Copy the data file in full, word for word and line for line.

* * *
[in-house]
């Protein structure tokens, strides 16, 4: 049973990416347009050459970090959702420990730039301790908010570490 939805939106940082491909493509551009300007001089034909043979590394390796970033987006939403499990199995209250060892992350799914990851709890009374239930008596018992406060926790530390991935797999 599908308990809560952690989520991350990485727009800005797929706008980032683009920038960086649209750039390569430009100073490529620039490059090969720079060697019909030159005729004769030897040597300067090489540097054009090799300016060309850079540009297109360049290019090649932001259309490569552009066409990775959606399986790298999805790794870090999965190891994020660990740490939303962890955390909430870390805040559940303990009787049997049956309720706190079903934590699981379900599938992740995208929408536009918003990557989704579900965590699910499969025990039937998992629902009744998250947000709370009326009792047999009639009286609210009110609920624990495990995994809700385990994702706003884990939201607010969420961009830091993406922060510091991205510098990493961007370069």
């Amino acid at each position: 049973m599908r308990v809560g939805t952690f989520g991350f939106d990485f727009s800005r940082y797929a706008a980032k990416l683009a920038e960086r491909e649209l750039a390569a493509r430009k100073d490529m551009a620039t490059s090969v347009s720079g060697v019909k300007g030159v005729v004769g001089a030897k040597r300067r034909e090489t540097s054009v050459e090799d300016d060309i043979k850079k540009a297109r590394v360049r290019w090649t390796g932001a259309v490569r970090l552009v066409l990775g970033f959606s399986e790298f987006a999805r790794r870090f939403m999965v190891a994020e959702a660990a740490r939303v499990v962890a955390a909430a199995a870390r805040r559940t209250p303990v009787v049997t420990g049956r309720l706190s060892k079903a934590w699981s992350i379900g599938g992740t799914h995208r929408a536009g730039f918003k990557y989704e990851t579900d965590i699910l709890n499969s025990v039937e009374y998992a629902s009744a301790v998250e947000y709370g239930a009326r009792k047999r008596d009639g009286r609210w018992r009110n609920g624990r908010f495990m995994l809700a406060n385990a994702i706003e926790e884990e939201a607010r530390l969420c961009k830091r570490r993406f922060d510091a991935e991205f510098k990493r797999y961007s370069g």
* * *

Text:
[in-house]
């Protein structure tokens, strides 16, 4: 049973990416347009050459970090959702420990730039301790908010570490 939805939106940082491909493509551009300007001089034909043979590394390796970033987006939403499990199995209250060892992350799914990851709890009374239930008596018992406060926790530390991935797999 599908308990809560952690989520991350990485727009800005797929706008980032683009920038960086649209750039390569430009100073490529620039490059090969720079060697019909030159005729004769030897040597300067090489540097054009090799300016060309850079540009297109360049290019090649932001259309490569552009066409990775959606399986790298999805790794870090999965190891994020660990740490939303962890955390909430870390805040559940303990009787049997049956309720706190079903934590699981379900599938992740995208929408536009918003990557989704579900965590699910499969025990039937998992629902009744998250947000709370009326009792047999009639009286609210009110609920624990495990995994809700385990994702706003884990939201607010969420961009830091993406922060510091991205510098990493961007370069």
């Amino acid at each position: 049973m599908r308990v809560g939805t952690f989520g991350f939106d990485f727009s800005r940082y797929a706008a980032k990416l683009a920038e960086r491909e649209l750039a390569a493509r430009k100073d490529m551009a620039t490059s090969v347009s720079g060697v019909k300007g030159v005729v004769g001089a030897k040597r300067r034909e090489t540097s054009v050459e090799d300016d060309i043979k850079k540009a297109r590394v360049r290019w090649t390796g932001a259309v490569r970090l552009v066409l990775g970033f959606s399986e790298f987006a999805r790794r870090f939403m999965v190891a994020e959702a660990a740490r939303v499990v962890a955390a909430a199995a870390r805040r559940t209250p303990v009787v049997t420990g049956r309720l706190s060892k079903a934590w699981s992350i379900g599938g992740t799914h995208r929408a536009g730039f918003k990557y989704e990851t579900d965590i699910l709890n499969s025990v039937e009374y998992a629902s009744a301790v998250e947000y709370g239930a009326r009792k047999r008596d009639g009286r609210w018992r009110n609920g624990r908010f495990m995994l809700a406060n385990a994702i706003e926790e884990e939201a607010r530390l969420c961009k830091r570490r993406f922060d510091a991935e991205f510098k990493r797999y961007s370069g």